by Chris Jones
There’s a scene in the original Star Wars where Luke is practicing defending himself with his lightsaber. Obi-Wan then places a blast shield helmet over his face, and Luke complains, “but with the blast shield down, I can’t even see!” Obi-Wan urges him to reach out and find other ways to see.
What does this have to do with poker? Well, I’m about to suggest you take your own blast shield challenge. The next time you’re playing in a live game, don’t look at your hole* cards (*or hold cards, if you enjoy being catastrophically wrong like Joe Stapleton) for an orbit or two. For the record, you need to make sure other players aren’t aware you’re doing this so that they still trust you have reasonable ranges.
So okay, without that hole card info, how are you going to make your decisions? Preflop, it will be about the action behind you, the players yet to act, and your position. Most of us start to feel fairly confident preflop early on. We think we generally know when to open, when to fold, and when to raise, but once the flop comes it gets dicier. If we can’t see our cards, it is fairly speculative, but when we do enter a pot, we at least imagine what kinds of holdings we might have.
Once you get postflop, your decisions will be informed by that preflop context (stacks, position, action), but they will be guided almost entirely by the flop texture. This is why understanding and evaluating flop texture is one of the most important skills in poker.
It separates the majority of players who play what they’re holding versus the rest who play a game of comparative advantage. When you play this second game you can definitely run into trouble and get shocked by the droid, but the times you aren’t getting shocked, you’re going to start to win pots you don’t deserve to win or losing less on pots where you might otherwise go broke. This is the key to the game.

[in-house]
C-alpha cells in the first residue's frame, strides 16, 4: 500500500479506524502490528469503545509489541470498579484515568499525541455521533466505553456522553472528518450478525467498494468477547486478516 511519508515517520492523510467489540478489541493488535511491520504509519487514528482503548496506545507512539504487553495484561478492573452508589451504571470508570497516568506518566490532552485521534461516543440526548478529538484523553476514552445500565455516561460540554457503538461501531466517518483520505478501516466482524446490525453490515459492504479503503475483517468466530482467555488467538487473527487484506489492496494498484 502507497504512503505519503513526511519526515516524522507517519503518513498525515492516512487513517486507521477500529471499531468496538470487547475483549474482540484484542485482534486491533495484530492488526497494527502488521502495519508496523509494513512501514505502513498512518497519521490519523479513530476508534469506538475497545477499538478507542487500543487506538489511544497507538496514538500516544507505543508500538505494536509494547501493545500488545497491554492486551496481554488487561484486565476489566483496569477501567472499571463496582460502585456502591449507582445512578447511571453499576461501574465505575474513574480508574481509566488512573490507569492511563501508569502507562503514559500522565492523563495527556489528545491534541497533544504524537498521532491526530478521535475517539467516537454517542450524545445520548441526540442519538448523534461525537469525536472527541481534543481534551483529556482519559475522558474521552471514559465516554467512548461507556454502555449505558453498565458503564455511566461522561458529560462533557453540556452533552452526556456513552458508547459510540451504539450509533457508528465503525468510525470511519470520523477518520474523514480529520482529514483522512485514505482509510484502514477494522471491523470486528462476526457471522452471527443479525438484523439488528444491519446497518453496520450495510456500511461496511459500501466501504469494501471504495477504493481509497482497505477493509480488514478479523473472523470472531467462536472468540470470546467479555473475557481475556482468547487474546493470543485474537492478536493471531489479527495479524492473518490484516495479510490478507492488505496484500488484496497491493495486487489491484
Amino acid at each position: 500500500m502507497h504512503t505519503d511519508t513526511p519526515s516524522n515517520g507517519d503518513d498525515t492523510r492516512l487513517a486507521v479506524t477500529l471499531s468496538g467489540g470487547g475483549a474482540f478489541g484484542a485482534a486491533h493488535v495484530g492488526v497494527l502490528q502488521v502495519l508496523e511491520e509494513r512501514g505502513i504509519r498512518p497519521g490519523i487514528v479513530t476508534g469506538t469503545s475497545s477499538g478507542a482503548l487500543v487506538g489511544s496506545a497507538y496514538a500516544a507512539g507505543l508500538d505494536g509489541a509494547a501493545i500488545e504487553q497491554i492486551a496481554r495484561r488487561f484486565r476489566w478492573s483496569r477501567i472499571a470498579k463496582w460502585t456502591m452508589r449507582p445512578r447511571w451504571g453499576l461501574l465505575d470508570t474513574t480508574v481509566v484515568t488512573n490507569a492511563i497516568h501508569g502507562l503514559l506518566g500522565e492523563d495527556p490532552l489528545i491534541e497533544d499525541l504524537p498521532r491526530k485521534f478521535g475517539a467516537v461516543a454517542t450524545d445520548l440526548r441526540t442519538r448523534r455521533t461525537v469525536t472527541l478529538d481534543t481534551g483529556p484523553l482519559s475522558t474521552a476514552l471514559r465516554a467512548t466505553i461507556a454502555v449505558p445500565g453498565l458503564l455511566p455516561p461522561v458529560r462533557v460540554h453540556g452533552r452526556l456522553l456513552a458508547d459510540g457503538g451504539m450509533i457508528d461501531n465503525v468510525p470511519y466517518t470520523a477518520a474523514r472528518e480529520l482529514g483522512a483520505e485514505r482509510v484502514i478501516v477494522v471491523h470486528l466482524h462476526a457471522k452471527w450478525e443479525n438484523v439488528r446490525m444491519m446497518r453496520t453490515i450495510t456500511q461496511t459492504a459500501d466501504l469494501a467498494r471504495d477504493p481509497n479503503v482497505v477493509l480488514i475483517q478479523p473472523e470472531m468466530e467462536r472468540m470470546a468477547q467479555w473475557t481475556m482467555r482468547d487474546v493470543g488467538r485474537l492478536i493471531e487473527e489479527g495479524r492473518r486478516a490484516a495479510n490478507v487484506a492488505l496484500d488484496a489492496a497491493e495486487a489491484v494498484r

So okay, but what are we looking for in board texture? At RecPoker, we’re spending the month looking at this question. We’ll be going through a ton of examples in our upcoming seminar. But as an initial framework, we want to start to classify boards. Many people classify boards as being either wet or dry, but I far prefer the nomenclature and classifications I heard developed by Matt Hunt at Solve4Why. He suggests that you differentiate between a static and dynamic board instead.
A static board is a board where the best hand on the flop is less likely to change by the river. So a classic static board would be something like Ah2s2c or AhAsAd. A dynamic board is a board where the best hand by the river is much more likely to change. Think of a board like Jh10s9h.
From here, we want to look at types of boards. There are thousands of possible types of boards, but some of the most basic to understand and recognize are:
- Unpaired (two-tone or rainbow)
- Paired (two-tone or rainbow)
Finally, we want to look at the value of the cards on the flop. I tend to break them down into four categories:
- broadway (K-10)
- middle (9-6)
- low (5-2)
Aces get their own category because they are so special in how they interact and alter holdings and flops. So we’re evaluating three things when it comes to board texture 1) static/dynamic, 2) board type, and 3) board value. Now we can start to differentiate thousands of kinds of flops with clear language. “Relatively static: unpaired rainbow with two broadways and a low.”
With this language in mind, we can return to the idea of playing a game of comparative advantage. This shift can alter our bet sizing, bet frequency, future-street aggression etc. We’ll talk about these patterns a lot more in the RecPoker seminar, but for instance, we should be betting larger sizing on dynamic versus static textures. Flops that have Aces or multiple broadway cards tend to favor the player with initiative, while connected flops with lots of middle cards tend to favor the player without initiative. Some boards are much more neutral. And some are a bit of a mix—favoring the player with initiative in terms of overall equity, while giving the player without initiative some more of the very best hands (nuts advantage). Think of a flop like J55 rainbow between an under-the-gun open and big blind defend.
Once we determine who has the advantage on a board, it shapes our decisions regardless of what we’re holding. This is why evaluating flop texture matters so much. When we play a few hands without looking at our hole cards, we tune into these patterns more. While I don’t recommend doing this very often, the practice helps us all the more when we take the blast shield off and look back at our cards.